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Global assessment of water challenges under uncertainty in water scarcity projections

Nature Sustainabilityvolume 1pages486494 (2018) | Download Citation


Water scarcity, a critical environmental issue worldwide, has primarily been driven by a significant increase in water extractions during the last century. In the coming decades, climate and societal changes are projected to further exacerbate water scarcity in many regions worldwide. Today, a major issue for the ongoing policy debate is to identify interventions able to address water scarcity challenges in the presence of large uncertainties. Here, we take a probabilistic approach to assess global water scarcity projections following feasible combinations of shared socioeconomic pathways and representative concentration pathways for the first half of the twenty-first century. We identify—alongside trends in median water scarcity—changes in the uncertainty range of anticipated water scarcity conditions. Our results show that median water scarcity and the associated range of uncertainty are generally increasing worldwide, including many major river basins. On the basis of these results, we develop a general decision-making framework to enhance policymaking by identifying four representative clusters of specific water policy challenges and needs.

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The WFaS data that support the findings of this study are available from the corresponding author upon request.

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The authors acknowledge the Global Environment Facility (GEF) for funding the development of this research as a part of the ‘Integrated Solutions for Water, Energy, and Land (ISWEL)’ project (GEF Contract Agreement: 6993), and the support of the United Nations Industrial Development Organization. The Water Futures and Solutions Initiative (WFaS) was launched by the International Institute for Applied Systems Analysis, UNESCO/UN-Water, the World Water Council, the International Water Association and the Ministry of Land, Infrastructure and Transport of the Republic of Korea, and has been supported by the government of Norway, the Asian Development Bank and the Austrian Development Agency. More than 35 organizations contribute to the scientific project team, and an additional 25 organizations are represented in stakeholder groups. Furthermore, WFaS relies on numerous databases compiled and made available by many more organizations, which are referred to in this paper. The research described in this paper would not have been possible without the collaboration of all of these organizations in the WFaS Project Team. The WFaS data are available upon request.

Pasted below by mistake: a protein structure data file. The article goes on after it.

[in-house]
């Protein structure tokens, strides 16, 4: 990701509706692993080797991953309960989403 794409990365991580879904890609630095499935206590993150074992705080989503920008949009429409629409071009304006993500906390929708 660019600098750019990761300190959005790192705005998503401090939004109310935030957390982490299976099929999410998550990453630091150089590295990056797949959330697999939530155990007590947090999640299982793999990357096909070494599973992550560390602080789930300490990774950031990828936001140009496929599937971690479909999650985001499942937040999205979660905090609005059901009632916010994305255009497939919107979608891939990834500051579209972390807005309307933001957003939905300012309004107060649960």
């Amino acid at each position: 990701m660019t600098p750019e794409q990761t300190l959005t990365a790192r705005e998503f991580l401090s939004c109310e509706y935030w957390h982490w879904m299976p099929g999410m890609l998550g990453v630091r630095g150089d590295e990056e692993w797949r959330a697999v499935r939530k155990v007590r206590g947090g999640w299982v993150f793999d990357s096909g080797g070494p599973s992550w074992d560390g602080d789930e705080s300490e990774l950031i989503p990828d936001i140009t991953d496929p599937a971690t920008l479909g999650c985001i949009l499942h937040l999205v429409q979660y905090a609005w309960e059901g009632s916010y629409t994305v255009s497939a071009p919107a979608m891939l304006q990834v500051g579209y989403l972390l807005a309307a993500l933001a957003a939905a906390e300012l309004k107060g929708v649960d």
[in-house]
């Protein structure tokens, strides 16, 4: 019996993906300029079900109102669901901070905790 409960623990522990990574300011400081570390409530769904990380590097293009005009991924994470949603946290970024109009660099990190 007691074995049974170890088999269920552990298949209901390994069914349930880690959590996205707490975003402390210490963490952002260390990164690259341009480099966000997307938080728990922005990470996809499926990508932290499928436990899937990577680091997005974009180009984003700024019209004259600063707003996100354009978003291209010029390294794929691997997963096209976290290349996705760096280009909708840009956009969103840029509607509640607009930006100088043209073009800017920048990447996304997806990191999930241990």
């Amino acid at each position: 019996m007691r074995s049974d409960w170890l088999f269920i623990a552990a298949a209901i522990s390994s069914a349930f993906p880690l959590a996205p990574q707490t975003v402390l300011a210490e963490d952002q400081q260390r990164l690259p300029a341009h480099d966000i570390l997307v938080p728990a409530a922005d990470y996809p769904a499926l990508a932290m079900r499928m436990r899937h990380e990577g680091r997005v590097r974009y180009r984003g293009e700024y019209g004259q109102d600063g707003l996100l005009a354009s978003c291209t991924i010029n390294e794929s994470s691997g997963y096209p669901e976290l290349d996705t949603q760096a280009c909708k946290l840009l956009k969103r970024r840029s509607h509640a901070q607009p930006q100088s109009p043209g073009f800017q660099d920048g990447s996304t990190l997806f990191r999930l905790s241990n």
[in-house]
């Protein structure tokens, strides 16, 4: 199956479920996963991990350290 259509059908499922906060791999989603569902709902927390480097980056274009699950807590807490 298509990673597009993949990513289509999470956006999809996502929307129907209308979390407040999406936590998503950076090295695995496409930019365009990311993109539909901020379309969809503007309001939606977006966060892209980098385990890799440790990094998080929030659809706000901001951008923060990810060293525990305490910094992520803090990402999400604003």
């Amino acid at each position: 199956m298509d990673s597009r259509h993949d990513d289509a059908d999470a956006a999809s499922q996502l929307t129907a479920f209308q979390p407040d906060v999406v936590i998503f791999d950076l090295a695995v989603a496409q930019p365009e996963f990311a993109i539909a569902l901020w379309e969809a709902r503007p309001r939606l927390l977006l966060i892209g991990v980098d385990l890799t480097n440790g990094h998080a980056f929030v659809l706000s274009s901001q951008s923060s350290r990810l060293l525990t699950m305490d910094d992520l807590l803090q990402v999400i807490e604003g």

Author information


  1. International Institute for Applied Systems Analysis, Laxenburg, Austria

    • P. Greve
    • , T. Kahil
    • , J. Mochizuki
    • , T. Schinko
    • , Y. Satoh
    • , P. Burek
    • , G. Fischer
    • , S. Tramberend
    • , R. Burtscher
    • , S. Langan
    •  & Y. Wada


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P.G., T.K. and Y.W. designed the study and the associated analysis. P.G. performed all computations. Y.S. preprocessed the data. Y.W., T.K., Y.S., P.B., S.T., G.F., R.B. and S.L. designed the water scenarios. P.G., T.K., J.M., T.S. and Y.W. wrote the manuscript. All authors commented on the manuscript.

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The authors declare no competing interests.

Corresponding author

Correspondence to P. Greve.

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